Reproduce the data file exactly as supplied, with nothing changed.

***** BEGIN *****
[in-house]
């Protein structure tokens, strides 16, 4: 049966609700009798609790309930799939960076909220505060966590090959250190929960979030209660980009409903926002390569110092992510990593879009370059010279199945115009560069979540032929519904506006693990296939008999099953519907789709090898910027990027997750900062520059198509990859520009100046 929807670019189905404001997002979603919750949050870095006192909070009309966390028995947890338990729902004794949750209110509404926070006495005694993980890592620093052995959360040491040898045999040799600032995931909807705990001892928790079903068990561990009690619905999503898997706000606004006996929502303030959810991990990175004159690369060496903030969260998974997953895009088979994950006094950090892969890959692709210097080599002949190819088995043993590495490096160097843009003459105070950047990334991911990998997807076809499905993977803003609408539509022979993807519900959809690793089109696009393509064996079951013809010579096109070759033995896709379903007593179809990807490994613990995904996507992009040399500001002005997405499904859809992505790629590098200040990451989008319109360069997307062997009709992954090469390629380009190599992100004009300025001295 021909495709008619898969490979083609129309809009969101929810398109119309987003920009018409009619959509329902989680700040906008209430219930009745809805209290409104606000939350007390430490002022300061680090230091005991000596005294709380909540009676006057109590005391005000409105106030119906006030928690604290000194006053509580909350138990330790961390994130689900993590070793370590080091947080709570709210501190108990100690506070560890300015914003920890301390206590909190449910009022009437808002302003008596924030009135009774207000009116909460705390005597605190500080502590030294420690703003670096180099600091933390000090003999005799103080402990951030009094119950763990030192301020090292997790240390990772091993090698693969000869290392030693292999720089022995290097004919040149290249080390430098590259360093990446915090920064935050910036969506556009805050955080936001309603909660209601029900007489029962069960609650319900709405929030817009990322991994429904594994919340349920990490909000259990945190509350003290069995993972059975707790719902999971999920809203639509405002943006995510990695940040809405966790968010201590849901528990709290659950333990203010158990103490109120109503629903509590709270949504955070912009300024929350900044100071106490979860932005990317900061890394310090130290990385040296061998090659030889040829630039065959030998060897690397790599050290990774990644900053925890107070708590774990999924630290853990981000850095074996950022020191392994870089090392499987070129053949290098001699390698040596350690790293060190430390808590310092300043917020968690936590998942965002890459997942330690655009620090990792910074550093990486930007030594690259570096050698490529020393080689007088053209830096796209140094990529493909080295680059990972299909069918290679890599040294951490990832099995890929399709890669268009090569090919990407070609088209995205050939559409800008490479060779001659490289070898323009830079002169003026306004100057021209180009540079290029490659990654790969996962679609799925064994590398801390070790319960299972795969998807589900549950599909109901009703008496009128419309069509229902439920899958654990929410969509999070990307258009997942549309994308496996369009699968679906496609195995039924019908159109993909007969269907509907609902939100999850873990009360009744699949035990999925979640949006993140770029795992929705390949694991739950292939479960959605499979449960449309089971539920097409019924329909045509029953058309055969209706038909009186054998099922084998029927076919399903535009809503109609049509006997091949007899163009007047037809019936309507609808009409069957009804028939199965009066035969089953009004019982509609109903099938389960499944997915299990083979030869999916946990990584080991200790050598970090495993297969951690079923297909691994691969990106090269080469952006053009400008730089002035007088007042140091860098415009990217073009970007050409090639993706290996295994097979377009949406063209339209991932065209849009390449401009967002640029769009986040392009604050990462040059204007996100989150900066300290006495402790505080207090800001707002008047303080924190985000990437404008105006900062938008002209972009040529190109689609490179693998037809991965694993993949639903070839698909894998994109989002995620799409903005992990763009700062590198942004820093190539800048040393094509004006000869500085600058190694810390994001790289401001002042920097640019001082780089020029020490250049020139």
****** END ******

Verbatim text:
[in-house]
């Protein structure tokens, strides 16, 4: 049966609700009798609790309930799939960076909220505060966590090959250190929960979030209660980009409903926002390569110092992510990593879009370059010279199945115009560069979540032929519904506006693990296939008999099953519907789709090898910027990027997750900062520059198509990859520009100046 929807670019189905404001997002979603919750949050870095006192909070009309966390028995947890338990729902004794949750209110509404926070006495005694993980890592620093052995959360040491040898045999040799600032995931909807705990001892928790079903068990561990009690619905999503898997706000606004006996929502303030959810991990990175004159690369060496903030969260998974997953895009088979994950006094950090892969890959692709210097080599002949190819088995043993590495490096160097843009003459105070950047990334991911990998997807076809499905993977803003609408539509022979993807519900959809690793089109696009393509064996079951013809010579096109070759033995896709379903007593179809990807490994613990995904996507992009040399500001002005997405499904859809992505790629590098200040990451989008319109360069997307062997009709992954090469390629380009190599992100004009300025001295 021909495709008619898969490979083609129309809009969101929810398109119309987003920009018409009619959509329902989680700040906008209430219930009745809805209290409104606000939350007390430490002022300061680090230091005991000596005294709380909540009676006057109590005391005000409105106030119906006030928690604290000194006053509580909350138990330790961390994130689900993590070793370590080091947080709570709210501190108990100690506070560890300015914003920890301390206590909190449910009022009437808002302003008596924030009135009774207000009116909460705390005597605190500080502590030294420690703003670096180099600091933390000090003999005799103080402990951030009094119950763990030192301020090292997790240390990772091993090698693969000869290392030693292999720089022995290097004919040149290249080390430098590259360093990446915090920064935050910036969506556009805050955080936001309603909660209601029900007489029962069960609650319900709405929030817009990322991994429904594994919340349920990490909000259990945190509350003290069995993972059975707790719902999971999920809203639509405002943006995510990695940040809405966790968010201590849901528990709290659950333990203010158990103490109120109503629903509590709270949504955070912009300024929350900044100071106490979860932005990317900061890394310090130290990385040296061998090659030889040829630039065959030998060897690397790599050290990774990644900053925890107070708590774990999924630290853990981000850095074996950022020191392994870089090392499987070129053949290098001699390698040596350690790293060190430390808590310092300043917020968690936590998942965002890459997942330690655009620090990792910074550093990486930007030594690259570096050698490529020393080689007088053209830096796209140094990529493909080295680059990972299909069918290679890599040294951490990832099995890929399709890669268009090569090919990407070609088209995205050939559409800008490479060779001659490289070898323009830079002169003026306004100057021209180009540079290029490659990654790969996962679609799925064994590398801390070790319960299972795969998807589900549950599909109901009703008496009128419309069509229902439920899958654990929410969509999070990307258009997942549309994308496996369009699968679906496609195995039924019908159109993909007969269907509907609902939100999850873990009360009744699949035990999925979640949006993140770029795992929705390949694991739950292939479960959605499979449960449309089971539920097409019924329909045509029953058309055969209706038909009186054998099922084998029927076919399903535009809503109609049509006997091949007899163009007047037809019936309507609808009409069957009804028939199965009066035969089953009004019982509609109903099938389960499944997915299990083979030869999916946990990584080991200790050598970090495993297969951690079923297909691994691969990106090269080469952006053009400008730089002035007088007042140091860098415009990217073009970007050409090639993706290996295994097979377009949406063209339209991932065209849009390449401009967002640029769009986040392009604050990462040059204007996100989150900066300290006495402790505080207090800001707002008047303080924190985000990437404008105006900062938008002209972009040529190109689609490179693998037809991965694993993949639903070839698909894998994109989002995620799409903005992990763009700062590198942004820093190539800048040393094509004006000869500085600058190694810390994001790289401001002042920097640019001082780089020029020490250049020139």